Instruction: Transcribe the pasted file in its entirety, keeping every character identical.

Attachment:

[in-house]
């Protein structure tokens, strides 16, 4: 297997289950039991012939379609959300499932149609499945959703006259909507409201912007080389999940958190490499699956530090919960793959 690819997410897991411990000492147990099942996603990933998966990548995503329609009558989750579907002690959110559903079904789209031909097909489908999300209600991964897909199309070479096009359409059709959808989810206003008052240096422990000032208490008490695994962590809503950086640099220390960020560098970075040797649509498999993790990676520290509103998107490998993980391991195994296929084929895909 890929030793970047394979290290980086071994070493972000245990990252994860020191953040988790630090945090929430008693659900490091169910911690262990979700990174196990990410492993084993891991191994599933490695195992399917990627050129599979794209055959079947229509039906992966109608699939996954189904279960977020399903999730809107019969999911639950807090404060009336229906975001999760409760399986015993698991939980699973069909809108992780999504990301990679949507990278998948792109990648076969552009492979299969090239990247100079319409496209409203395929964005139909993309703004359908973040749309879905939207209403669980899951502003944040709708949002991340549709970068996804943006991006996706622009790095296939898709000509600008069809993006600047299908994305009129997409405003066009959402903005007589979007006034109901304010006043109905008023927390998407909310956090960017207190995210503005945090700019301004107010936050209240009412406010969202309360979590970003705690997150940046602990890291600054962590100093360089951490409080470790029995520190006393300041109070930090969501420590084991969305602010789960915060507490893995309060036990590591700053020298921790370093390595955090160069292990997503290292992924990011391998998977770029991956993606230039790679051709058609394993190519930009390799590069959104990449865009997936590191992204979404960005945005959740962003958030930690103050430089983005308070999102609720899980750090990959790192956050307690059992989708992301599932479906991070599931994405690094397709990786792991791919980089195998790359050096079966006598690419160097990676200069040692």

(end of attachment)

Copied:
[in-house]
């Protein structure tokens, strides 16, 4: 297997289950039991012939379609959300499932149609499945959703006259909507409201912007080389999940958190490499699956530090919960793959 690819997410897991411990000492147990099942996603990933998966990548995503329609009558989750579907002690959110559903079904789209031909097909489908999300209600991964897909199309070479096009359409059709959808989810206003008052240096422990000032208490008490695994962590809503950086640099220390960020560098970075040797649509498999993790990676520290509103998107490998993980391991195994296929084929895909 890929030793970047394979290290980086071994070493972000245990990252994860020191953040988790630090945090929430008693659900490091169910911690262990979700990174196990990410492993084993891991191994599933490695195992399917990627050129599979794209055959079947229509039906992966109608699939996954189904279960977020399903999730809107019969999911639950807090404060009336229906975001999760409760399986015993698991939980699973069909809108992780999504990301990679949507990278998948792109990648076969552009492979299969090239990247100079319409496209409203395929964005139909993309703004359908973040749309879905939207209403669980899951502003944040709708949002991340549709970068996804943006991006996706622009790095296939898709000509600008069809993006600047299908994305009129997409405003066009959402903005007589979007006034109901304010006043109905008023927390998407909310956090960017207190995210503005945090700019301004107010936050209240009412406010969202309360979590970003705690997150940046602990890291600054962590100093360089951490409080470790029995520190006393300041109070930090969501420590084991969305602010789960915060507490893995309060036990590591700053020298921790370093390595955090160069292990997503290292992924990011391998998977770029991956993606230039790679051709058609394993190519930009390799590069959104990449865009997936590191992204979404960005945005959740962003958030930690103050430089983005308070999102609720899980750090990959790192956050307690059992989708992301599932479906991070599931994405690094397709990786792991791919980089195998790359050096079966006598690419160097990676200069040692």